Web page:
The annual meeting of China's handpicked Parliament, the National People’s Congress, is normally drama-free, the fate of its legislation and most other issues having been determined well in advance by the government’s higher-ups. This year could be an exception.
The reason has little to do with laws, but with the leadership transition taking place late this year at the top of the Communist Party and government. A handful of provincial officials who will be roaming the Great Hall of the People for the National People’s Congress, which opened Monday, are unannounced contenders for soon-to-be-vacant seats on the Politburo Standing Committee, the nine-member body that essentially runs the country.
Vice President Xi Jinping and Vice Prime Minister Li Keqiang, the near-certain replacements for President Hu Jintao and Prime Minister Wen Jiabao, are expected to keep their seats on the committee. But the other seven committee members are likely to retire, and top contenders who will be at the Parliament session include party chiefs from Guangdong Province, Shanghai, Tianjin, Chongqing and Inner Mongolia.
Neither they nor any of the nearly 3,000 delegates is likely to say anything publicly about jockeying over the transition.
“People are not allowed to speak,” Zheng Yongnian, an expert on Chinese politics who directs the East Asian Institute at the National University of Singapore, said in an interview. Before the Communist Party congress this autumn, where leadership changes will be formally ratified, “stability must be the highest priority. They want to guarantee the coming transition.”
But behind the facade, he added, “you can feel a sense of nervousness over the changes at the top.”
Consider Bo Xilai, the atypically flamboyant party secretary of Chongqing, a provincelike metropolis in central China, who has been called a leading contender for the Politburo Standing Committee. Since his top deputy, Wang Lijun, spent a day last month at the United States Consulate in Chengdu — by many accounts, to seek asylum — Mr. Bo has seen his hopes for higher office waver. And China’s political gossip mills have bubbled with speculation that his troubles signal a power struggle within the Communist Party’s top ranks.
A government spokesman confirmed Friday that Mr. Wang was under investigation. He added that Mr. Wang, although a delegate to the National People’s Congress, had “taken leave” and would not be attending the session.
Mr. Bo was the grandstanding centerpiece of the National People’s Congress last year. This year for the first time, according to a report in the Hong Kong newspaper Ming Pao, the Chongqing delegation to the National People’s Congress is being housed in a special hotel within the Great Hall of the People, under constant guard. An official at the hotel said Friday that it was “not convenient” to comment on the report.
The National People’s Congress runs nearly in tandem with a meeting of a party-appointed advisory body, the Chinese Peoples' Political Consultative Conference, which opened Saturday. While meetings of the groups’ committees and provincial delegations can be freewheeling, their formal agendas are largely free of controversy, including measures like one requiring product makers to eliminate waste in their packaging.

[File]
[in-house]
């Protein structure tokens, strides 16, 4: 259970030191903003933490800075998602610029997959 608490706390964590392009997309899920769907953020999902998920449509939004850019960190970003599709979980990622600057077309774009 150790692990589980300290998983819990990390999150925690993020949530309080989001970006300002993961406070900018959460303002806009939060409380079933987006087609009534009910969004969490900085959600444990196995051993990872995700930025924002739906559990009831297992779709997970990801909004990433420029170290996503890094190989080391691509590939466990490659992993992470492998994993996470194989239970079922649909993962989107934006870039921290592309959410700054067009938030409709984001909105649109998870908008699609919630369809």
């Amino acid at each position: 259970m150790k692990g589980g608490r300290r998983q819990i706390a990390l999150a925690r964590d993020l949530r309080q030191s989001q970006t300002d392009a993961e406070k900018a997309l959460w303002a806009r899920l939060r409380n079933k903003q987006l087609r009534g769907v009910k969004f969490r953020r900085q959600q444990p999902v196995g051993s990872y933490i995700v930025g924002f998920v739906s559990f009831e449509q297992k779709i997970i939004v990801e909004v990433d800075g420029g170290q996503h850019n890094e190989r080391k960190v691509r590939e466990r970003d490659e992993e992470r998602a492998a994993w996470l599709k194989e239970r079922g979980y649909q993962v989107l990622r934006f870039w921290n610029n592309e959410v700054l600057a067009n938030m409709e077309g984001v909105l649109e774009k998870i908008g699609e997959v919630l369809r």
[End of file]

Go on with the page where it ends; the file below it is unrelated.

One highlight of the National People’s Congress will be the release of Mr. Wen’s annual report on China’s progress in meeting goals laid out in the nation’s five-year plan. The more notable measures expected to come up include a first-ever law covering domestic violence and a revision of the criminal code that civil-liberties advocates contend would drastically weaken the rights of people who are detained or under investigation.
The meeting also will be shadowed by two linked concerns: citizens’ growing demands for a larger voice in issues related to their lives, and the prospect of a slowing economy that could incite more social unrest. The World Bank and China's State Council released a joint report last Monday calling for an overhaul of the nation’s financial and economic systems and broad investments in the environment, education and other fields, warning that failure to act could diminish economic growth.
The two meetings also bring with them an annual security lockdown on Beijing, with vast cordons of police and other security officers deployed to prevent demonstrations or attacks. Officials already have barred chemical carriers and vehicles lacking Beijing license plates from entering the city, and they have set up police checkpoints on highways.
That is but the visible aspect of security work. Radio Free Asia cited an unverified document posted on the advocacy Web site canyu.org, in which officials in Anhui Province were ordered to start 24-hour surveillance of the Internet, step up surveillance of local citizens and watch for “hostile foreign forces” that might seek to stir up trouble.
The decree also ordered increased scrutiny of petitioners — citizens who take their unsatisfied grievances to Beijing each year in the usually futile hope that national leaders will solve problems that local officials have ignored.
Thousands of petitioners descend on the capital during the two annual meetings, with many of them detained by the police and sent back home on trains.
Li Bibo and Edy Yin contributed research.